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  • Article: Aug 12, 2016

    What European Country should you study in? Take our quiz and find out:

  • Article: Aug 11, 2016

    Plastic bag use has plummeted in England since the introduction of a 5p charge last year, under the previous coalition government.

    The number of single-use plastic bags used by shoppers in England has fallen by more than 85%. More than 7bn bags were handed out by seven main supermarkets in the year before the charge but this has been reduced to just over 500m in the first six months after the charge has been introduced.

  • Money / banknotes (pounds sterling) in hand
    Article: Aug 4, 2016

    Commenting on the decision of the Bank of England to cut interest rates to a record low, Liberal Democrat Treasury Spokesperson, Susan Kramer, said:

    "This is a necessary move by the Bank of England to help our economy as it reels from the impact of Brexit, but we cannot pretend this isn't a deeply worrying sign.

  • Tom call for a charge on single use plastic bags
    Article: Aug 1, 2016

    Plastic bag usage has plummeted in England since the introduction of a 5p charge last year, under the previous coalition government.

    The number of single-use plastic bags used by shoppers in England has fallen by more than 85%. More than 7bn bags were handed out by seven main supermarkets in the year before the charge but this has been reduced to just over 500m in the first six months after the charge has been introduced.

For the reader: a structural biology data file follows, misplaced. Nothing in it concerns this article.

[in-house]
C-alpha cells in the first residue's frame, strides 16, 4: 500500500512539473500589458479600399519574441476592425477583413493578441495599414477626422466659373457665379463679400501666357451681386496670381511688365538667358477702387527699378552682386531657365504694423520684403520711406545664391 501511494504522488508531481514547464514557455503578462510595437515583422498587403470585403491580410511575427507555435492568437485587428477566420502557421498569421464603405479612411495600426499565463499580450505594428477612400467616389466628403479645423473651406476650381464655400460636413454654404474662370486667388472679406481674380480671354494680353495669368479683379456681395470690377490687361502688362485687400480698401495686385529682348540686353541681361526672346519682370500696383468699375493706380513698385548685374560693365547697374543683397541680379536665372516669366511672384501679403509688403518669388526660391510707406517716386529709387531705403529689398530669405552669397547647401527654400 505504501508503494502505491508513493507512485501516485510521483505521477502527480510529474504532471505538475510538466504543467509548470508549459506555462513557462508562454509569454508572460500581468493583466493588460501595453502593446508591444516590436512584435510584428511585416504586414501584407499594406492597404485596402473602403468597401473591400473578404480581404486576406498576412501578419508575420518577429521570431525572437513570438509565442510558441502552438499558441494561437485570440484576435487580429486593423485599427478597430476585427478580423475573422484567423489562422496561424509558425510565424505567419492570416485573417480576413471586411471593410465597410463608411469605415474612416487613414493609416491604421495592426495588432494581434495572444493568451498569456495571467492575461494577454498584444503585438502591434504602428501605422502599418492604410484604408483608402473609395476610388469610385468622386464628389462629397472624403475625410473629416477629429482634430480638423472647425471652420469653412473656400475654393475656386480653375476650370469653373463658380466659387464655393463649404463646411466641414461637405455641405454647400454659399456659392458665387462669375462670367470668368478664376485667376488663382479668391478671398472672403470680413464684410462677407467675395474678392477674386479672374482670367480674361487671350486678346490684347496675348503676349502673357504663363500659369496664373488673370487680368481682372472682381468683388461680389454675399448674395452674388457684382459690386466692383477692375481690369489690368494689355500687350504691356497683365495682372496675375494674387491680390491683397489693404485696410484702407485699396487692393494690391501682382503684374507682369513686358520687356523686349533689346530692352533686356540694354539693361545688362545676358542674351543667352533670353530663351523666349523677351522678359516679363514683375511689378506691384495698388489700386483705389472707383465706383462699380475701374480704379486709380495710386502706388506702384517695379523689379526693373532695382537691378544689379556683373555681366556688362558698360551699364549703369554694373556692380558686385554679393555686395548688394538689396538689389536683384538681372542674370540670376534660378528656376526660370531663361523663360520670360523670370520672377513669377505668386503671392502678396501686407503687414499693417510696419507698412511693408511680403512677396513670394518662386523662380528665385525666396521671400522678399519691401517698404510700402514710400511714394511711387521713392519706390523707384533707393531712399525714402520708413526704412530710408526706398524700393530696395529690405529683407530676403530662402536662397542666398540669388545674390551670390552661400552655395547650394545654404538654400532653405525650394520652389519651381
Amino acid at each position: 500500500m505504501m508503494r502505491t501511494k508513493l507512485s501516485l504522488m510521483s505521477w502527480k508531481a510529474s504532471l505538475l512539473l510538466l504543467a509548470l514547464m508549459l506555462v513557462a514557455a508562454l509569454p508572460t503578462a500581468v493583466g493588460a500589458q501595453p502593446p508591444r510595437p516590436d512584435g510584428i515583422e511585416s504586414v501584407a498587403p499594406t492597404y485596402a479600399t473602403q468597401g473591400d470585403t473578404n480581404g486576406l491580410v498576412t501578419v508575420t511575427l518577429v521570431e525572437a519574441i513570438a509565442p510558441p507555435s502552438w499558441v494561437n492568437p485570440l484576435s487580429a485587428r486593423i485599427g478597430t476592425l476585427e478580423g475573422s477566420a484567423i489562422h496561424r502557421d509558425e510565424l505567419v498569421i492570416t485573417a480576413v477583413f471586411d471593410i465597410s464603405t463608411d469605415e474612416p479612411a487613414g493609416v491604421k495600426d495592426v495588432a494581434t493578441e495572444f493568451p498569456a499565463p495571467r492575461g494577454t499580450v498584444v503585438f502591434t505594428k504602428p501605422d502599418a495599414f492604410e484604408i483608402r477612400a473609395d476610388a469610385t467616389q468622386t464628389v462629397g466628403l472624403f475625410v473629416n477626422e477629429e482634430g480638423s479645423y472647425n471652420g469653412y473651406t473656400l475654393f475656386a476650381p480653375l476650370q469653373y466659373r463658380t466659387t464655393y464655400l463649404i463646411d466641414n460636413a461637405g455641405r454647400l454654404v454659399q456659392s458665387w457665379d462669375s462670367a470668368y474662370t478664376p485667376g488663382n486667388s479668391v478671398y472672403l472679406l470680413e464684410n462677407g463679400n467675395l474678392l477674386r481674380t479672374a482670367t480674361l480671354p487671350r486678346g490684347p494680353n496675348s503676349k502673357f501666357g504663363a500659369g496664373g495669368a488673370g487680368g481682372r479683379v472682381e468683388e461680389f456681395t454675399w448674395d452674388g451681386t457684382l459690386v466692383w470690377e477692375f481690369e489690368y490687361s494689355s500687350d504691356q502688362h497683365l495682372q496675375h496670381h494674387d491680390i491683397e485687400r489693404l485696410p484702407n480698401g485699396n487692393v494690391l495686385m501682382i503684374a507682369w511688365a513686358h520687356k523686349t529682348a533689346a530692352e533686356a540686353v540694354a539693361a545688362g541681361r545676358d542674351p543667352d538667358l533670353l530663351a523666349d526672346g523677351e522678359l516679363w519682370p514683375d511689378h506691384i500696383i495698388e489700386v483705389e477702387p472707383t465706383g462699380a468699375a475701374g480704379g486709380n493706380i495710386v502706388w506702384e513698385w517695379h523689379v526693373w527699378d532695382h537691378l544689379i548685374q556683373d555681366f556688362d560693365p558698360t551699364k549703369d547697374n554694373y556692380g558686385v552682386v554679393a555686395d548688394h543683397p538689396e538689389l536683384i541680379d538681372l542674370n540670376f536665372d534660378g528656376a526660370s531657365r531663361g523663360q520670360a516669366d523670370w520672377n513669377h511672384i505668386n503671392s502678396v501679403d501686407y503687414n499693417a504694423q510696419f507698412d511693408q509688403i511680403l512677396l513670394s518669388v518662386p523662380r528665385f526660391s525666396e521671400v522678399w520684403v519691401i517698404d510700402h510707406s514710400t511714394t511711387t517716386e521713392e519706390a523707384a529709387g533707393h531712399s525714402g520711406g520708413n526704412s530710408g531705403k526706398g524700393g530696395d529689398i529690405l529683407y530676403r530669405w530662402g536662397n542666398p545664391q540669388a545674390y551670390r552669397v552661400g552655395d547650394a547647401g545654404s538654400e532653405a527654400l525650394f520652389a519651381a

• Tim Farron and Nick Clegg
    Article: Jul 27, 2016

    Liberal Democrat European Union spokesperson and former Deputy Prime Minister Nick Clegg has launched the first briefing paper of his Brexit Challenge project, which analyses the options facing the Government if it intends for Britain to retain significant access to the Single Market.



    While Single Market access is essential to the British economy, and retaining access remains the best of a series of bad options for the economy post-Brexit, it comes with significant challenges and trade-offs. The analysis shows that even if the Government were able to achieve concessions on freedom of movement, seeking to retain significant access to the Single Market would still mean adherence to its rules and regulations, while not having any control or influence over them. It also concludes that the biggest benefit of Single Market access is the removal of non-tariff barriers, such as shared rules and harmonised standards, as opposed to tariffs.